That leaves sovereignty. Is it really out of reach? Or can Marois adjust the numbers? Late Tuesday she looked to be nine seats short of a majority. But it’s safe to assume the two Québec Solidaire members would vote with Marois on any sovereignty-related matter.

That leaves seven more. Legault’s CAQ is a coalition of federalists and former sovereignists, and it’s certainly possible some would change back if Marois offered them a shot at a dream. Recall the example of David Emerson, federal Liberal turned instant Conservative after the 2006 federal election. Of course it would take real work, and some patience and luck as well to change the math in the national assembly.

But surely Marois will take the Quebec voters’ jumbo hint and put the referendum project on ice? Most polls put support for the notion of secession at its lowest level in 20 years. Even if you add the PQ’s share of the popular vote to that of the little QS and ON fringe parties, the sovereignty movement’s total voter support is lower than Jacques Parizeau had in 1994, or René Lévesque in 1976.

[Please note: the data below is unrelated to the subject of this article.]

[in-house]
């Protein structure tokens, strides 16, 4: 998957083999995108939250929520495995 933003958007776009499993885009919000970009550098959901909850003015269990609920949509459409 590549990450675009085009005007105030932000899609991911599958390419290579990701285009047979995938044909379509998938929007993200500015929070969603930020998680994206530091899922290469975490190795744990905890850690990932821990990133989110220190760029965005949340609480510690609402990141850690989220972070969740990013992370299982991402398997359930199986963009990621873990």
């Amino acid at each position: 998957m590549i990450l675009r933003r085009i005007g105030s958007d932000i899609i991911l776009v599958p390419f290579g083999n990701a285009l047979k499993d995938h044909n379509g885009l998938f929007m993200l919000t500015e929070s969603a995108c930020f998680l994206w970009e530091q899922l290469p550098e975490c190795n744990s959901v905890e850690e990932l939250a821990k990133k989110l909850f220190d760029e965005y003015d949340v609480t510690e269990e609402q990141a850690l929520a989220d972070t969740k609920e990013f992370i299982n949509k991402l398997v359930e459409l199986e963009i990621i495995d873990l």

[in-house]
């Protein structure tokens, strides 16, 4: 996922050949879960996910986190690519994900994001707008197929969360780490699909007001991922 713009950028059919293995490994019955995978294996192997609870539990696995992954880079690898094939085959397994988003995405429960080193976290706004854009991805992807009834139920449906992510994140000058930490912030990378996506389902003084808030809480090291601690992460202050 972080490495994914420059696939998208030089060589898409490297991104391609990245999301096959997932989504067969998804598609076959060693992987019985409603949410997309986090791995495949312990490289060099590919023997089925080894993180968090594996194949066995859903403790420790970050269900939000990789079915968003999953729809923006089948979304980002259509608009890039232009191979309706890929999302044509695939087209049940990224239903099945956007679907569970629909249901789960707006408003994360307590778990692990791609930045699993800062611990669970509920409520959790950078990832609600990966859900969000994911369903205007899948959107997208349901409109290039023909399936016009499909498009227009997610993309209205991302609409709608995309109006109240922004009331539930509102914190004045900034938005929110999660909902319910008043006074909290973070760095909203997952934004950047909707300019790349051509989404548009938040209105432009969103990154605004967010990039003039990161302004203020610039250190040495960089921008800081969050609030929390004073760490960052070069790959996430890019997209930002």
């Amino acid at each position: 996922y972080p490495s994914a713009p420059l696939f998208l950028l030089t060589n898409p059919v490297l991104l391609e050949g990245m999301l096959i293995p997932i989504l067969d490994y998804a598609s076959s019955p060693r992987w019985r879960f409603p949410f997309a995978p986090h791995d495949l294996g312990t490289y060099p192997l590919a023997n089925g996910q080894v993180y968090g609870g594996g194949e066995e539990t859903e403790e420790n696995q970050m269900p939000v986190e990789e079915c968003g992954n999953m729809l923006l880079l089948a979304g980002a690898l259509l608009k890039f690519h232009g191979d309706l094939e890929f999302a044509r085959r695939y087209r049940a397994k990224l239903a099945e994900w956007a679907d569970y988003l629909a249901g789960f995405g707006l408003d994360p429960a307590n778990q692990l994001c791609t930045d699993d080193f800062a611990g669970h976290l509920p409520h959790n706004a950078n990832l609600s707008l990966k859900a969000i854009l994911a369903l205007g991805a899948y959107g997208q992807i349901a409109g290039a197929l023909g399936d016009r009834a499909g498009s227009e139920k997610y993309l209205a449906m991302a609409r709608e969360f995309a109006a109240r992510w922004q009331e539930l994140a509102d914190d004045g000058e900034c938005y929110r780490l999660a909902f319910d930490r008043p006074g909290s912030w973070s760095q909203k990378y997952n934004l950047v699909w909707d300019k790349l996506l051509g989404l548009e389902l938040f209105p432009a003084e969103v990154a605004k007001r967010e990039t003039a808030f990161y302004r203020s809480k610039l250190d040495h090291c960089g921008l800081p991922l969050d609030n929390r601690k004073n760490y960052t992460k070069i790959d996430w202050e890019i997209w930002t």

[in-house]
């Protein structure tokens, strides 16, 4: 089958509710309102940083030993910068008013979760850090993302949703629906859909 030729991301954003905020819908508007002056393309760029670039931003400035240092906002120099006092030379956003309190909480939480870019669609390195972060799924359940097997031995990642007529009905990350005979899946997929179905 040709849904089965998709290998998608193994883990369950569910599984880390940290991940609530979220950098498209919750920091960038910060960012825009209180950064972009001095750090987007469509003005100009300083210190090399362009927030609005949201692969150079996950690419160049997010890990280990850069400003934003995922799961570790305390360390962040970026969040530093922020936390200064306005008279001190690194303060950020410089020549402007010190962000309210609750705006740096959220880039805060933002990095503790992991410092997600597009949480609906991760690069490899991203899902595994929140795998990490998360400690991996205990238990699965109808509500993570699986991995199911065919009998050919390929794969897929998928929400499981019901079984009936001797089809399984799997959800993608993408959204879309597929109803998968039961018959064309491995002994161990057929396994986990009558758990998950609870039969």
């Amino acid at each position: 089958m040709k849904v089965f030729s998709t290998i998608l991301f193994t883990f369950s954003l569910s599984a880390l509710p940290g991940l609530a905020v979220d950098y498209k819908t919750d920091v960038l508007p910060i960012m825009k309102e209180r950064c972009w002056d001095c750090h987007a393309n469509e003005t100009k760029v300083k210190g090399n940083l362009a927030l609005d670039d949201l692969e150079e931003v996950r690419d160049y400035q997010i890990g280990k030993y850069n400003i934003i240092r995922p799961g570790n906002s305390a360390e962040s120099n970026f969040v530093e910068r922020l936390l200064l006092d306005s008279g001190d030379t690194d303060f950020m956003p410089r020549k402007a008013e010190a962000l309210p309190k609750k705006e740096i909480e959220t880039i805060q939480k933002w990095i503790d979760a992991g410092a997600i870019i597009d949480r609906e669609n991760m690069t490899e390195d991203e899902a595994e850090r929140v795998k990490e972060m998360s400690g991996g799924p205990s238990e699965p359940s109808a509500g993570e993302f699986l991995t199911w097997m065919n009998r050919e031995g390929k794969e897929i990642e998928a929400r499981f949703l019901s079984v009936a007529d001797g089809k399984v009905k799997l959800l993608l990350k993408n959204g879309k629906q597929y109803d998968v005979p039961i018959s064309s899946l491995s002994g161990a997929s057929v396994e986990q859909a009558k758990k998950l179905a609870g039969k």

It is an article of faith in Quebec political circles that nobody wants to lose another referendum. Such considerations were enough to stay the hand of previous PQ premiers, Pierre Marc Johnson, Lucien Bouchard and Bernard Landry. And Marois holds a weaker hand.

But Marois will have advisers, Lisée certainly among them, who will tell her: this is precisely why she must take the plunge. The PQ has only two unquestioned heroes in its pantheon, and they’re the two guys who held referendums, Lévesque and Parizeau. After they lost, the PQ was re-elected. After Johnson, Bouchard and Landry chickened out, the party lost power, and today their memory is tarnished. The track record on these matters is now more than 30 years old and it suggests it is much better for the sovereignty movement to lose a referendum than to back out of holding one. Marois has listened attentively to counsel from her party’s radical wing. It’s the only way she’s held the leadership this long. She owes them now.